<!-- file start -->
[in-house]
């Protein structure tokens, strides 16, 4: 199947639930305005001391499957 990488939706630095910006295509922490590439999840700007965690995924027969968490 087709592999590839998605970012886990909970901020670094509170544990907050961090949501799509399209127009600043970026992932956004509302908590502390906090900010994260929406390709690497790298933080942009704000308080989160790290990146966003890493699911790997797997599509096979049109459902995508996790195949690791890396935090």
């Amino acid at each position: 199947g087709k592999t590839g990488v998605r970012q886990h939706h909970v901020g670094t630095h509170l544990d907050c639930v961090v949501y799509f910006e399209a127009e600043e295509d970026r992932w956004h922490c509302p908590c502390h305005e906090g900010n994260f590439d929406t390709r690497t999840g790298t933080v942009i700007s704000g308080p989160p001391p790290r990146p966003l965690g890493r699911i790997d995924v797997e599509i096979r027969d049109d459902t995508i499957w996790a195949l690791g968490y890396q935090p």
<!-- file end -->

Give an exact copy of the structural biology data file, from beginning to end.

[in-house]
């Protein structure tokens, strides 16, 4: 199947639930305005001391499957 990488939706630095910006295509922490590439999840700007965690995924027969968490 087709592999590839998605970012886990909970901020670094509170544990907050961090949501799509399209127009600043970026992932956004509302908590502390906090900010994260929406390709690497790298933080942009704000308080989160790290990146966003890493699911790997797997599509096979049109459902995508996790195949690791890396935090």
């Amino acid at each position: 199947g087709k592999t590839g990488v998605r970012q886990h939706h909970v901020g670094t630095h509170l544990d907050c639930v961090v949501y799509f910006e399209a127009e600043e295509d970026r992932w956004h922490c509302p908590c502390h305005e906090g900010n994260f590439d929406t390709r690497t999840g790298t933080v942009i700007s704000g308080p989160p001391p790290r990146p966003l965690g890493r699911i790997d995924v797997e599509i096979r027969d049109d459902t995508i499957w996790a195949l690791g968490y890396q935090p």